January 24, 2018
Thursday, March 6, 2014

Mika, a woman raging war with her times

Pictures of Mika and Hipólito in a scene from Mika — mi guerra de España.
Pictures of Mika and Hipólito in a scene from Mika — mi guerra de España.
Pictures of Mika and Hipólito in a scene from Mika — mi guerra de España.
By Pablo Suárez
For the Herald
A new documentary focuses on the only woman captain in Spanish War militia

Though many accounts and figures related to the Spanish Civil War are quite well known, it’s most likely that the story of Mika Etchebere remains somewhat in the dark to those who are not connoisseurs. This is arguably one of the main reasons to see the skillfully crafted Argentine documentary Mika — mi guerra de España ( Mika – My Spanish War), directed by Fito Pochat and Javier Olivera. Moreover, not many are the documentaries that manage to delve into a complex topic while making it accessible to general audiences.

Born in 1902 in Santa Fe, Argentina, to Russian Jewish immigrants, Mika first became an anarchist at the young age of fifteen. In time, she would turn into a fervent Marxist militant, that is to say, during her years at the university in the 20s when she met Hipólito Etchebere, whom she almost instantly fell in love with. As did he with her.

Hipólito and Mika later get married, but prior to that they became involved in many different anarchist, communist and socialist organizations. Among other activities, they took part in the creation of a political group based on the Insurrexit magazine. They also joined the Argentine Communist Party in 1924, but because of strong differences with the leadership of the party, they were kicked off after only two years.

However, as was to be expected, their activism went on untouched as they embarked on long trips through Patagonia during the late 20s; then, in 1931, they moved to Europe, first for a brief stay in Spain and France, only to finally settle in Berlin in 1932. They saw the climb of Nazism and the defeat of Socialism, so in turn they decided to go live in Paris. Once there, they got into Que Faire, a Trotskyist revolutionary group. By the time the Spanish Civil War began, Mika and Hipólito had switched cities once again and were residing in Madrid.

This event proved to be a major turning point in Mika’s life — and we’re talking about a life with many turning points. From being the wife of a political leader, she became no less than the only foreign woman to command POUM militia during the war. Thus started a whole new period in her life, which ended in Paris in 1992, when she was 90 years old.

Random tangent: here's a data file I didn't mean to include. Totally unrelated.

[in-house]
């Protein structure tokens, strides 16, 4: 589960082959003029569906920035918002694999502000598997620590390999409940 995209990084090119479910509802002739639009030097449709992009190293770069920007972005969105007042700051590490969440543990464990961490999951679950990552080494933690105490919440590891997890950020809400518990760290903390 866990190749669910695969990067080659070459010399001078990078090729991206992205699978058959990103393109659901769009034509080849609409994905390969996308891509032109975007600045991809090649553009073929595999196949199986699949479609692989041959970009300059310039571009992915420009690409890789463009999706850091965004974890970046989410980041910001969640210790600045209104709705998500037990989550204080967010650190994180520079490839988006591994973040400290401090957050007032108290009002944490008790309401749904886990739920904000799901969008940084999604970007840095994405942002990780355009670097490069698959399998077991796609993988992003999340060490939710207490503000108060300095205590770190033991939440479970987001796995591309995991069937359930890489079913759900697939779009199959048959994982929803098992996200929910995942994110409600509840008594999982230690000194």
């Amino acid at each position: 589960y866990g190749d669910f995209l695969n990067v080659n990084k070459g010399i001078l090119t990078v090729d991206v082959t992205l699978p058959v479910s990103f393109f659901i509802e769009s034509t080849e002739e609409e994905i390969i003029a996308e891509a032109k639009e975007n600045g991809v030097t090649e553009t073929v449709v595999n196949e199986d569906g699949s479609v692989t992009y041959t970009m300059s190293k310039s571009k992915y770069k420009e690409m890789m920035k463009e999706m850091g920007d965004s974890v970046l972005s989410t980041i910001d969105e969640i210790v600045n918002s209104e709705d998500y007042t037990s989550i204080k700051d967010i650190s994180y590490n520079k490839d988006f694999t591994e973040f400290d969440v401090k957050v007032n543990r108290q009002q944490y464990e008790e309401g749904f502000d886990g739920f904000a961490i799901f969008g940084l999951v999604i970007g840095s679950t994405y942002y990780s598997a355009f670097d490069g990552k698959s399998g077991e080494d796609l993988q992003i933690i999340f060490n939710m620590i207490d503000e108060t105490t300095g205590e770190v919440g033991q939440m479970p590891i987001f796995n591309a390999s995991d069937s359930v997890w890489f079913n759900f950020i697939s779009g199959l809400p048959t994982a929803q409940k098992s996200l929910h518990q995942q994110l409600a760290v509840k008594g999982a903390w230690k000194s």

If you think the above synopsis gives away much of what Mika — mi guerra de España is all about, you are wrong. It so happens that there’s so much to account for that one documentary would not be enough. Nonetheless, Fito Pochat’s and Javier Olivera’s opus smoothly overcomes this potential problem and provides viewers with both the big picture as well as the most meaningful smaller facets.

It does so in a conventional yet most effective manner by turning to taped interviews with Mika, conducted both in France and Buenos Aires; archive footage from the Spanish Civil War, but also personal photos of Mika, her husband, friends and relatives; current footage shot in the open skies and vast fields of Patagonia and Spain; and a voice over narration by renowned Argentine actress Cristina Banegas as she reads passages from Mika’s autobiography, Mika — mi guerra de España.

So picture a properly edited feature with the right tempo to immerse you into a universe unlike any you’ve probably known before, the universe of a very special, multifaceted woman that went crossed many frontiers, time and again, to leave a most indelible mark in the history of the Spanish Civil War. Imagine old photos that speak of far-away times when Mika and Hipólito were getting to know each other and the world around them, documents of a past that can only be reached through words and images. Expect an informative feature that will give you all the information you need (and more) to get familiar with an exceptional woman without ever becoming overwhelming, repetitive or redundant.

Most important, and this is perhaps where the film’s biggest asset lies, Mika — mi guerra de España, is a documentary that pulls off a very difficult task: it’s revealing and intimate at once. It’s not really about facts, but about people. It’s the humanistic side what makes the difference here. In this regard, special credit is due to Cristina Banegas who conveys emotions and sentiments that prompt viewers to envision Mika as a real life person instead of a figure with no flesh and blood.

Production notes.

Mika — mi guerra de España (Argentina, 2013). Directed and written by Fito Pochat and Javier Olivera. Produced by Fito Pochat, Eduardo Sánchez, Andrea Gouverneur and Javier Olivera. Cinematography by Fernando Lorenzale. Editing by Lucas Scavino. Music by Alfonso Herrera. Sound design: David González Hernández. Voice of Cristina Banegas.

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